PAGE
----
• for the larger companies seeking geographical growth looking west instead of east or within the region. Notwithstanding the availability of reinsurance capacity, there is still room for more retail capacity in Europe particularly with the growth of aggregators and syndication of capacity. The business model is different to the one adopted within the region and would expose companies to more transparent and, in some cases, better regulated use of capacity.

A longer term view on profitability is required than the current revenue driven models characteristic with the MENA region.

Pre-requisites for both of the above are education and regulation.

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About insuranceguild

Sharing Knowledge for the Common Good: Many associate guilds with British pre-industrial era. However, predecessors of guilds are found as far back as the 3rd century BC in the Roman Empire. They were also present in various civilizations including Ptolemaic Egypt, India, Iran, China, African dynasties as well as various European countries such as medieval Germany and Italy. A guild is typically an association of practitioners from the same trade. In addition to protecting and developing crafts, trades and business, guilds also helped foster a learning environment among members. Through this platform I wish to share articles of an insurance / risk management nature and hopefully generate comments from readers that would help to enrich my knowledge as well as the knowledge of other insurance and/or risk management practitioners. About the Author: A Chartered Insurance Practitioner by profession, James Portelli is also a Fellow of the UK Chartered Insurance Institute and of the UK Institute of Risk Management and holds an MSc in Risk Management from Glasgow Caledonian University, U.K. James has been active in insurance and risk management since 1990 and in training since 1987. He started his insurance career in general insurance underwriting and agency/broker management with Middlesea Insurance plc (also forming part of the company's Risk Management Implementation Committee and assisting in captive insurance development). He first moved to the Middle East in 1998 occupying senior training, technical, consulting, business development, risk management and strategic development roles. James is also a 2008 CII (UK) Morgan Owen Prize Winner and the 2011 IRM (UK) Steve Butterworth Award Holder.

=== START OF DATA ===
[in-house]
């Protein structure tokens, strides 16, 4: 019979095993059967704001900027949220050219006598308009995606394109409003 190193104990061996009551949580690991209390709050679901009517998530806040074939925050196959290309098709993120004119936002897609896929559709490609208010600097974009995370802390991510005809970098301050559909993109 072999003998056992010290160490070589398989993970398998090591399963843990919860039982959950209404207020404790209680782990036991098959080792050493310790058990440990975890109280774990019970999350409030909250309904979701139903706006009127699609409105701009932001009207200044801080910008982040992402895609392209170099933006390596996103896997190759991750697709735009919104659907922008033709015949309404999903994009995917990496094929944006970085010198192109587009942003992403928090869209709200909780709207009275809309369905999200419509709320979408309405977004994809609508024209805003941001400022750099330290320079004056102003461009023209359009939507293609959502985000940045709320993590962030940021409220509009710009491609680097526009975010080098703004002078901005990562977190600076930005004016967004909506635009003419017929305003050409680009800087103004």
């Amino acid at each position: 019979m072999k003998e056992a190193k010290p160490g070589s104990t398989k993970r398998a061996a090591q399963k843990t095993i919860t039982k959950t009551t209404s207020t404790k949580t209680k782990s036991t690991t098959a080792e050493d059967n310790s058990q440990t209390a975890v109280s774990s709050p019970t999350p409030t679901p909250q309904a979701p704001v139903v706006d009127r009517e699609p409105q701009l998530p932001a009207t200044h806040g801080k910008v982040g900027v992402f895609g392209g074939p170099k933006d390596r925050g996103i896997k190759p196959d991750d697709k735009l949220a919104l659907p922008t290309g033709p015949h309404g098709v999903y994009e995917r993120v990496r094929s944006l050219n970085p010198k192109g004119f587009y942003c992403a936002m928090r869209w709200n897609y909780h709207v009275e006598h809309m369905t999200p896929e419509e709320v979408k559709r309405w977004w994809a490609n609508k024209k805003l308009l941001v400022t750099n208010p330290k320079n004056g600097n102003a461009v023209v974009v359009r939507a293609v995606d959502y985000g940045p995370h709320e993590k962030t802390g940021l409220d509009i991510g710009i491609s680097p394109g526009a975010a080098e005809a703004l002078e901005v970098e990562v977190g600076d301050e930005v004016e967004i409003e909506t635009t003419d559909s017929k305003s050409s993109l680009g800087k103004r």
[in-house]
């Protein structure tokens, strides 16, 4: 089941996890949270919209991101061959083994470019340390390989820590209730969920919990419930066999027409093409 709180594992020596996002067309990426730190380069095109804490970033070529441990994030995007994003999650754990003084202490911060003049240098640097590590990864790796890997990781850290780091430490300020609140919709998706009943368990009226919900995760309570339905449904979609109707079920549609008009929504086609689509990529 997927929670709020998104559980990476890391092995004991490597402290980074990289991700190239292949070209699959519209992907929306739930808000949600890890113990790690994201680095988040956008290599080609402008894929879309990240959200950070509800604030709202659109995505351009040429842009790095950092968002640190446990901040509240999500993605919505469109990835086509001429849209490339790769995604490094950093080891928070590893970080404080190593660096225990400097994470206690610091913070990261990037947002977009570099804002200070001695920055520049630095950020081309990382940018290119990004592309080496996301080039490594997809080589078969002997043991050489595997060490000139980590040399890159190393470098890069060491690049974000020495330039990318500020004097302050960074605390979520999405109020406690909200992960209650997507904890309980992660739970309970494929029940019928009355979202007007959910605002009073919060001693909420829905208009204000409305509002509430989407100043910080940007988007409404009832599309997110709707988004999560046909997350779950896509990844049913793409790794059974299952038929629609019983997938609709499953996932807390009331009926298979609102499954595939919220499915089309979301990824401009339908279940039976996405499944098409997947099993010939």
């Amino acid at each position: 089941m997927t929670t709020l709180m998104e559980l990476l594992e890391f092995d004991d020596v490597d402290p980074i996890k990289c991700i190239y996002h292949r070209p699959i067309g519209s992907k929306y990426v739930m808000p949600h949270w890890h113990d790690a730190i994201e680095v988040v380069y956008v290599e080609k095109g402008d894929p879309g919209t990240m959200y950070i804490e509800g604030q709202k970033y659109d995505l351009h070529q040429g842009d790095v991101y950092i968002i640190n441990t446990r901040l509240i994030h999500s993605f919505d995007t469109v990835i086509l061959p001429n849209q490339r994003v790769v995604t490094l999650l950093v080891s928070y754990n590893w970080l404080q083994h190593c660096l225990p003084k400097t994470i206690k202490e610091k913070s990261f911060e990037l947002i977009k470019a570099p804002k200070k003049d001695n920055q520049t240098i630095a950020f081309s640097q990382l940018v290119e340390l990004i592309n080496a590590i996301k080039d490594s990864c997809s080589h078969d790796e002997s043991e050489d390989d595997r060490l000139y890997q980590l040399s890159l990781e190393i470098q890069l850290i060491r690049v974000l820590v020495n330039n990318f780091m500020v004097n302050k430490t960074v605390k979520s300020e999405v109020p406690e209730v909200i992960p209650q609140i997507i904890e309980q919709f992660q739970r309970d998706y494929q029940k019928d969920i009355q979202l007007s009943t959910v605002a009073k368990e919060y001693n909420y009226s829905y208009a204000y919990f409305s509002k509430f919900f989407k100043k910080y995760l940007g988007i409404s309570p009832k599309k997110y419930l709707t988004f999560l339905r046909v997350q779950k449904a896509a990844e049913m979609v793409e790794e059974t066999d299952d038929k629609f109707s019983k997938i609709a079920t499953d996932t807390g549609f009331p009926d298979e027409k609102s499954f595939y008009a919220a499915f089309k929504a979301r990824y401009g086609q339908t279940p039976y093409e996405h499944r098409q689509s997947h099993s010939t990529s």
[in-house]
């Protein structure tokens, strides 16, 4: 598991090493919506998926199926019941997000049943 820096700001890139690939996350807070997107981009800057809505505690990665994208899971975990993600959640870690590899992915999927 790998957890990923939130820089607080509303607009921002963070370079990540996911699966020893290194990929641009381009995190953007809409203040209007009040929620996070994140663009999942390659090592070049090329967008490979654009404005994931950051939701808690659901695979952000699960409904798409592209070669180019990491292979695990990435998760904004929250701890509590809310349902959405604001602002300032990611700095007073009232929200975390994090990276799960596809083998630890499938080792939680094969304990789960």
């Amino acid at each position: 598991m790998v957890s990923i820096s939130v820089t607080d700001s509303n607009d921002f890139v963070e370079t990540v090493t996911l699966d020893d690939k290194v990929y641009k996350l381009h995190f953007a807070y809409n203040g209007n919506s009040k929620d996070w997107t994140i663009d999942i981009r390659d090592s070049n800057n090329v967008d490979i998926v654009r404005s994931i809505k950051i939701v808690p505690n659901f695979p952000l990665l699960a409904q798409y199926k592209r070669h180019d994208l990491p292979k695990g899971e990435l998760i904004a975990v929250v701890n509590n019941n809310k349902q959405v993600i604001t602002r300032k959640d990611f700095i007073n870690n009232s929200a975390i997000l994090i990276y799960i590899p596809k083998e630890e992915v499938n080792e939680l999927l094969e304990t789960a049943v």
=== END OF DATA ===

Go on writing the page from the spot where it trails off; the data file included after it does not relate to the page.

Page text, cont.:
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2 Responses to All Revved Up But No Place to Go?

  1. John Portelli says:

    Hi James, very interesting combination of the viewpoint of marketing and insurance! It hit my eye because of the marketing aspect in it (I’m not really so au current on the intricacies of insurance, as I am sure you remember well) but I think you hit the nail on its head in pointing out that we all need to learn more about what really makes our products/services tick. I find that many times we get stuck in doing the same things we always did without trying to look beyond our windows. And see what’s moving out there, with our customers, with their lifestyle changes (including technological ones). The more people like you speak about these things the better it is for others to question what they are doing, why they are doing it, what their customer thinks of it and such like. More importantly, does our customer need our product in its present branding? Well done. And oh, is their any truth that we might start seeing you in a kilt? :o)))) Prosit!

    • Thanks John … great to have the perspective of a marketeer / P.R. professional. We in insurance sometimes have our nose too close to the painting to see the bigger picture.

      I might wear a kilt … yes. MSc graduation is in a couple of weeks time in Glasgow. 🙂